Finding Viruses One Hunk Of Dirt At A Time

As Tiffany Jeanite and fellow UNLV senior Sophia Nhan huddled over a Bunsen burner they reviewed their first undergraduate class that took science from the lecture hall and into their hands.

“I believe it’s the coolest thing I could be doing right now. From the minute I heard about the SEA-Phages program I jumped on it,” Jeanite said.

At a current lab session in White Hall, the two undergrads, together with 17 other fellow classmates, used white lab coats and blue latex gloves as they filtered out bacterial particles and soil from a test tube in order to isolate a bacteriophage, or an infection that infects germs.

Jeanite and Nhan become part of the inaugural SEA-Phages class, a two-semester, discovery-based undergraduate research study course. It begins with trainees digging in soil to discover phage infections and advances through a variety of microbiology research study techniques in the fall resulting in complex genome annotation and bioinformatic analyses in the spring.

Life Sciences teachers Philippos Tsourkas, Kurt Regner, and Christy Strong applied to the Howard Hughes Medical Institute to bring the SEA-Phages program to UNLV. SEA-PHAGES represents Science Education Alliance-Phage Hunters Advancing Genomics and Evolutionary Science.

Strong described, “students will experience the accomplishments and tragedies of real-life research study, where experiments do not constantly yield the results that one hopes. They are going to stop working, stop working, fail, and stop working, before they experience the victory of success. There are no canned experiments and trainees are required to manage their own jobs.”

The program started with students finding a soil sample to look for phages. Some used their yards, others the Clark County Wetlands Park, Regner said.

At the end of the very first term, after discovering their phage, the outcomes will be sent to the University of Pittsburgh where the DNA of the phage will be sequenced and emailed back. In the spring, the trainees will conduct computer-based analysis of the genome utilizing complex mathematical algorithms.

Part of the coursework will include the students preserving an electronic notebook of their work and providing spoken discussions of their discoveries.

Strong feels this will go a long way in helping the students get tasks in research study fields or motivate them to go on to making graduate degrees. “This hands on research is exactly what employers are searching for. This gives them a taste of the world of research. It’s fun and it’s challenging,” she said.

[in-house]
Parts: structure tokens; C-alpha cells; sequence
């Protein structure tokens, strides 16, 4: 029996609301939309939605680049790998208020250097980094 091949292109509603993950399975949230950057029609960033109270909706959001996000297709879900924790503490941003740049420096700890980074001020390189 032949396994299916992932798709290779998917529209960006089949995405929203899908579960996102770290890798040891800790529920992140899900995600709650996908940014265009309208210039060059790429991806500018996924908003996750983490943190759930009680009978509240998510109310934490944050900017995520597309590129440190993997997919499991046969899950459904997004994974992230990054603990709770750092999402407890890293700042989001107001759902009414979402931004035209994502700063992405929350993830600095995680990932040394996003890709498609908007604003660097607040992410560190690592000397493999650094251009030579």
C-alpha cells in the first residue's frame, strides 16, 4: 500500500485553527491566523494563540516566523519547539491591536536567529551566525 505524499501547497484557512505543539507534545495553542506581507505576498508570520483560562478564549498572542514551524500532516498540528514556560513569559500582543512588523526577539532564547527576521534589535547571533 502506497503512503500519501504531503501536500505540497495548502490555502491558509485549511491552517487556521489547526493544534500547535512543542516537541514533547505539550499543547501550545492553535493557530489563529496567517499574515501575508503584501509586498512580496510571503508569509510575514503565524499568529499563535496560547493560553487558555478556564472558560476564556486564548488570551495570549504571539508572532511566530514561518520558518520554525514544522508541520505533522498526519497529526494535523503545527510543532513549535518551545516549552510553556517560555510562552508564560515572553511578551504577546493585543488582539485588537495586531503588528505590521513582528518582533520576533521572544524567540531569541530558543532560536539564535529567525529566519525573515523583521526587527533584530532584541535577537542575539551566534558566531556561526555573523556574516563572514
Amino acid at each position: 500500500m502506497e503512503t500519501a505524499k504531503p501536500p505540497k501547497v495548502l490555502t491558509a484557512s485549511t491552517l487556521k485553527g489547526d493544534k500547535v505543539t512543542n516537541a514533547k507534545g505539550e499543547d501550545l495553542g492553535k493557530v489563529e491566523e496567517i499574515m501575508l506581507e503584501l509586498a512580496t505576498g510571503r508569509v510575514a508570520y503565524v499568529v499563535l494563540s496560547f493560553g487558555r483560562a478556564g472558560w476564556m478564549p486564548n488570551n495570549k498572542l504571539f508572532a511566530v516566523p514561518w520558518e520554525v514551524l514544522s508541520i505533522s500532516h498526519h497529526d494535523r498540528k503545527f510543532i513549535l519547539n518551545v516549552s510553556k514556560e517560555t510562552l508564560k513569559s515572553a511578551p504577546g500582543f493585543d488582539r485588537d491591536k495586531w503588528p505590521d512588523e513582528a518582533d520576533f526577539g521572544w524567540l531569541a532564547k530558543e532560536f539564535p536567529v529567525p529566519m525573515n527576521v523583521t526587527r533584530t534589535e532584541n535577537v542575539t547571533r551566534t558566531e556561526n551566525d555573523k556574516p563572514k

Strong and her colleagues first found out of the program when a visiting teacher from Brigham Young University recommended they obtain it. When their application was approved by the Howard Hughes Medical Institute, the professors received a crash course on how to teach the program throughout a weeklong journey to the University of Maryland in June.

For his part, Regner appeared taken with the idea of his students getting all this hands on research study experience as undergraduates. “When I was an undergraduate, I sat in lecture halls and the teachers didn’t even inform jokes. I believe this is a lot more intriguing for the trainees,” he stated.

Regner said the plan for the 200-level class, which integrates extremely well with other biology courses including genetics, microbiology and virology, is for it to be offered every year.

Back in the lab, Jeanite, who is planning on a career in pharmaceutical research study, said she found her soil sample in an organisation park near the airport. “I’m wanting to discover a phage that has actually never ever been found prior to,” she explained.

And she has a good chance of doing so.

The amount of phage viruses on the planet cannot be quantified. Researchers can only speak in estimates when it pertains to the variety of phages and it’s a big price quote: Ten million trillion (not a typo) phages, or 10 to the 31st power.

Meanwhile for Jeanite, doing this type of research is something she never ever pictured being able to do as an undergrad. “This is a dream class for me. It has actually far surpassed my expectations.”

And it’s only week 2.

Students examining plates.

Trainees examining plates.

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